Company and Technology Management on the Same Page

As a Consulting CIO, I’m called on by clients to assess the fit of their technology to the business. Quite often this follows a change in company management, a significant change in the business model, or both. At this point, the relationship between the technology staff and business management can be under strain. Typically, business management believes they have worked to align their technology staff with the business’ needs to little or no avail. That’s when company management reaches out for help.

As you might expect, these assignments begin with discussions where company management expresses their dissatisfaction, confusion, and frustration with the frustrated-e1279028764922performance of their staff. They then ask me to render an opinion on how the technology staff engages with the business, on the staff’s workload, and on the fit of the staff’s skills to business needs.

The good news is that we’ve typically found the staff to be conscientious and focused on providing support for the business to the best of their ability. Our disconcerting finding is that those responsible for managing the technology are disconnected from what business management wants from the department.

An important step in our process is to interview the staff to determine what they think their responsibilities are, what management expects from them, and how they are evaluated. The same questions are asked of management and the business function owners.  The answers quite frequently paint pictures so far apart that you could legitimately ask if both groups came from the same company.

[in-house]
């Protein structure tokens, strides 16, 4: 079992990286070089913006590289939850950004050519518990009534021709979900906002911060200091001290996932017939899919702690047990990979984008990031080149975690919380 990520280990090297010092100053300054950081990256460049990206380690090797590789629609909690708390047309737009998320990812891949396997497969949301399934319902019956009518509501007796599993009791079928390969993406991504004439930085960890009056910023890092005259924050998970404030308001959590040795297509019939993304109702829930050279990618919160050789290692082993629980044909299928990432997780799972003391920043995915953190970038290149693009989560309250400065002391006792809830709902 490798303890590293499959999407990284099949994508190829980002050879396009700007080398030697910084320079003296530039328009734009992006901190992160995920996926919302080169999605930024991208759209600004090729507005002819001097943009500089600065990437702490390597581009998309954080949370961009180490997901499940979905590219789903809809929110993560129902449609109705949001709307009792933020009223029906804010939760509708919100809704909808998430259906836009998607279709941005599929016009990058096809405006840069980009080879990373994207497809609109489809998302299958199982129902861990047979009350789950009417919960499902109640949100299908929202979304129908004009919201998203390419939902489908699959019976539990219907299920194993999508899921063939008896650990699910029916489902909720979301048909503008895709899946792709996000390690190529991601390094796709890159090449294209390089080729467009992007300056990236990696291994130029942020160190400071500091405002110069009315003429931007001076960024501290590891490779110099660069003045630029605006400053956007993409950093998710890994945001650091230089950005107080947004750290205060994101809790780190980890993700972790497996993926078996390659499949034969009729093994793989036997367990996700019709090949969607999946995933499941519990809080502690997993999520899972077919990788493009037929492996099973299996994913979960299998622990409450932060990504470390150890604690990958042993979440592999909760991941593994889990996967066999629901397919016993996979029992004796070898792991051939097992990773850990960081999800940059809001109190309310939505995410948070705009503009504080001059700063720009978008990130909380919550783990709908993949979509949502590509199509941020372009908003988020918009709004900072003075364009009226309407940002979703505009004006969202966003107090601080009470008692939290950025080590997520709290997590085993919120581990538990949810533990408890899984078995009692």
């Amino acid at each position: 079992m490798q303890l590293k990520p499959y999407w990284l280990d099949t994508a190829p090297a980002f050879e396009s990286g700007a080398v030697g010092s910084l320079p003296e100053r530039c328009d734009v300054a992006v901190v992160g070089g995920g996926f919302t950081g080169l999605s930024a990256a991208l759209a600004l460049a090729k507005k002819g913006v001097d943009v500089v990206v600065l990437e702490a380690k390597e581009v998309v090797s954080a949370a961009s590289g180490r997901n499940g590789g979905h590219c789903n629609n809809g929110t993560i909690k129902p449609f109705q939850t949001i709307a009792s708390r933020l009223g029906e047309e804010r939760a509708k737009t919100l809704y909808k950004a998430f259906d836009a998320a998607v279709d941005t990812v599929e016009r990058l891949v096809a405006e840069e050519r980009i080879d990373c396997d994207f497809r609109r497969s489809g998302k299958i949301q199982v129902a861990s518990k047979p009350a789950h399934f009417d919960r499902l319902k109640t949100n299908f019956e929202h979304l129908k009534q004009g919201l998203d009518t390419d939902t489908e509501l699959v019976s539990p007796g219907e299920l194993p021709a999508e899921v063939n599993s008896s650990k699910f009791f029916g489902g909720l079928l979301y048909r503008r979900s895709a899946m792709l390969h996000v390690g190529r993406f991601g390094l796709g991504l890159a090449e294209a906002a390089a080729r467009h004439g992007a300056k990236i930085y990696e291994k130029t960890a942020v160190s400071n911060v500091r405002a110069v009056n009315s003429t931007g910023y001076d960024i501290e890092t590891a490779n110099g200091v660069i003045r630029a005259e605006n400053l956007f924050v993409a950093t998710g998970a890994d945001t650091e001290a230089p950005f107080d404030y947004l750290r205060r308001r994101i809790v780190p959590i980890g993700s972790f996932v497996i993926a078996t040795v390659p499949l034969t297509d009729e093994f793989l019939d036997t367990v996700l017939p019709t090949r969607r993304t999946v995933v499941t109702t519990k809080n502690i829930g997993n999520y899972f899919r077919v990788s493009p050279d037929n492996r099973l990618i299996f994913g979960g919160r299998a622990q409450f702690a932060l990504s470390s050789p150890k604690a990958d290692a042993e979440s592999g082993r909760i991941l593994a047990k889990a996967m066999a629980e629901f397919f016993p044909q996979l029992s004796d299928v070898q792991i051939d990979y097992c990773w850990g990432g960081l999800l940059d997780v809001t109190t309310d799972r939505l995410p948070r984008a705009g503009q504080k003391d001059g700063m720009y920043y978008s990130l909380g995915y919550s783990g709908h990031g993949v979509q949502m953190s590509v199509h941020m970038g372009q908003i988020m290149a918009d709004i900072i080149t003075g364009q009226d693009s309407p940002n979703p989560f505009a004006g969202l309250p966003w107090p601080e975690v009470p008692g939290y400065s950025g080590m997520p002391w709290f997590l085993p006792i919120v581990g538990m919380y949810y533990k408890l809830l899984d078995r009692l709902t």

How can this happen? Both business and technical management speak English, so why is it so tough? In some respects, it seems that those responsible for managing technology just don’t believe the business side is serious about evolving the business. This is the challenge: just when is management truly pursuing change? It’s a bet-your-job question.

When we’re invited to consult, business management is actively seeking an open and informed dialog. But the discussion is not about technology; it’s about management, processes, and user needs. Not servers, databases, Agile, or any specific technology. Business management seems to be willing to trust the technical decisions to the technology staff. Is it unreasonable for company management to want a conversation with technology management and staff that gives them the confidence that their business needs and direction are understood, accepted, and being addressed? I don’t think so.

Leave a Reply

Your email address will not be published. Required fields are marked *